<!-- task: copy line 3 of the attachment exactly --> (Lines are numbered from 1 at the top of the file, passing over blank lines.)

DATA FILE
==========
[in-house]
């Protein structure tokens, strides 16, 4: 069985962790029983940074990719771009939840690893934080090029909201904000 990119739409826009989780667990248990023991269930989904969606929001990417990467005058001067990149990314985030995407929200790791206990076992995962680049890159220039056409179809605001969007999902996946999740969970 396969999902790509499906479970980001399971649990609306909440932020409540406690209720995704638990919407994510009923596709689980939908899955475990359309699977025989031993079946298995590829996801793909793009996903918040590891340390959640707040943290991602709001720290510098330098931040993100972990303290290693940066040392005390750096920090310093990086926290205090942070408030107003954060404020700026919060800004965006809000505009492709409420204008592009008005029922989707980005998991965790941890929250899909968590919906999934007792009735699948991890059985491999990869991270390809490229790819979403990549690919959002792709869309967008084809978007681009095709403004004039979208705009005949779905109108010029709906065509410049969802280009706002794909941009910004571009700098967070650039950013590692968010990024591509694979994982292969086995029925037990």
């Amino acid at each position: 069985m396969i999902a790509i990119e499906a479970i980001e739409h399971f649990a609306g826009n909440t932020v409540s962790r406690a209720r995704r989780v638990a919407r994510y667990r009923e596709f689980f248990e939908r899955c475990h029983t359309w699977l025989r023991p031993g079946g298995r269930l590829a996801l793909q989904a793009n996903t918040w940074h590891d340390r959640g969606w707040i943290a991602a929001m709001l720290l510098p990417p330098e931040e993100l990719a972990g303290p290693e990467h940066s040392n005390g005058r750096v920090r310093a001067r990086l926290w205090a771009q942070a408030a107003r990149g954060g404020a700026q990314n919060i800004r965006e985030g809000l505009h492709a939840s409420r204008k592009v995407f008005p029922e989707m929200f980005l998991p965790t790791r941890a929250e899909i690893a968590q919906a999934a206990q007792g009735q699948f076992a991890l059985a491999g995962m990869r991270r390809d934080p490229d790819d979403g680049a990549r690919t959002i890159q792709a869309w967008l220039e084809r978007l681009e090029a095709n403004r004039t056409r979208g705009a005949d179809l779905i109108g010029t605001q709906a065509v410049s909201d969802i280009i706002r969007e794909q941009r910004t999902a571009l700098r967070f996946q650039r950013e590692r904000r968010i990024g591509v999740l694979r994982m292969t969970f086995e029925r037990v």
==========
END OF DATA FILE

């Amino acid at each position: 069985m396969i999902a790509i990119e499906a479970i980001e739409h399971f649990a609306g826009n909440t932020v409540s962790r406690a209720r995704r989780v638990a919407r994510y667990r009923e596709f689980f248990e939908r899955c475990h029983t359309w699977l025989r023991p031993g079946g298995r269930l590829a996801l793909q989904a793009n996903t918040w940074h590891d340390r959640g969606w707040i943290a991602a929001m709001l720290l510098p990417p330098e931040e993100l990719a972990g303290p290693e990467h940066s040392n005390g005058r750096v920090r310093a001067r990086l926290w205090a771009q942070a408030a107003r990149g954060g404020a700026q990314n919060i800004r965006e985030g809000l505009h492709a939840s409420r204008k592009v995407f008005p029922e989707m929200f980005l998991p965790t790791r941890a929250e899909i690893a968590q919906a999934a206990q007792g009735q699948f076992a991890l059985a491999g995962m990869r991270r390809d934080p490229d790819d979403g680049a990549r690919t959002i890159q792709a869309w967008l220039e084809r978007l681009e090029a095709n403004r004039t056409r979208g705009a005949d179809l779905i109108g010029t605001q709906a065509v410049s909201d969802i280009i706002r969007e794909q941009r910004t999902a571009l700098r967070f996946q650039r950013e590692r904000r968010i990024g591509v999740l694979r994982m292969t969970f086995e029925r037990v």